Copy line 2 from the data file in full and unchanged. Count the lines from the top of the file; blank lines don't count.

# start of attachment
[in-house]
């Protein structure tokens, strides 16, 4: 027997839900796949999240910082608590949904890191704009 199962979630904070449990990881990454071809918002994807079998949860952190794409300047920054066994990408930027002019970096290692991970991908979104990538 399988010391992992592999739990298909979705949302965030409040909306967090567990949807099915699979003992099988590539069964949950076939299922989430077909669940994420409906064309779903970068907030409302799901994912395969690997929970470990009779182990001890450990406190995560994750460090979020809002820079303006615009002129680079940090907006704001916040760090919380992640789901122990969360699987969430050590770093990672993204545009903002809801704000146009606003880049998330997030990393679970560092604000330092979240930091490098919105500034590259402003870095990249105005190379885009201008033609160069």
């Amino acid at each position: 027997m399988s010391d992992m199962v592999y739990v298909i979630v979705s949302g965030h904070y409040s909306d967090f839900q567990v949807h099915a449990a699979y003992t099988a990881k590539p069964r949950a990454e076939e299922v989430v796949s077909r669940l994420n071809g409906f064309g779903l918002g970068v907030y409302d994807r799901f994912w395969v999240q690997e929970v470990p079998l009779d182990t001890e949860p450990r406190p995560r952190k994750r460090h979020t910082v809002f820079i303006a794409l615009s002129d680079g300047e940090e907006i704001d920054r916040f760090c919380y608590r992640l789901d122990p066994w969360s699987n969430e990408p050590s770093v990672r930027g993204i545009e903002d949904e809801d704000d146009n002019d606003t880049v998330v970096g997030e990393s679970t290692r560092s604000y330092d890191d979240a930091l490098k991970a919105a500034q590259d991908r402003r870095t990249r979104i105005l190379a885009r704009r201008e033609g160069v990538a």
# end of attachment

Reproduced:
């Protein structure tokens, strides 16, 4: 027997839900796949999240910082608590949904890191704009 199962979630904070449990990881990454071809918002994807079998949860952190794409300047920054066994990408930027002019970096290692991970991908979104990538 399988010391992992592999739990298909979705949302965030409040909306967090567990949807099915699979003992099988590539069964949950076939299922989430077909669940994420409906064309779903970068907030409302799901994912395969690997929970470990009779182990001890450990406190995560994750460090979020809002820079303006615009002129680079940090907006704001916040760090919380992640789901122990969360699987969430050590770093990672993204545009903002809801704000146009606003880049998330997030990393679970560092604000330092979240930091490098919105500034590259402003870095990249105005190379885009201008033609160069």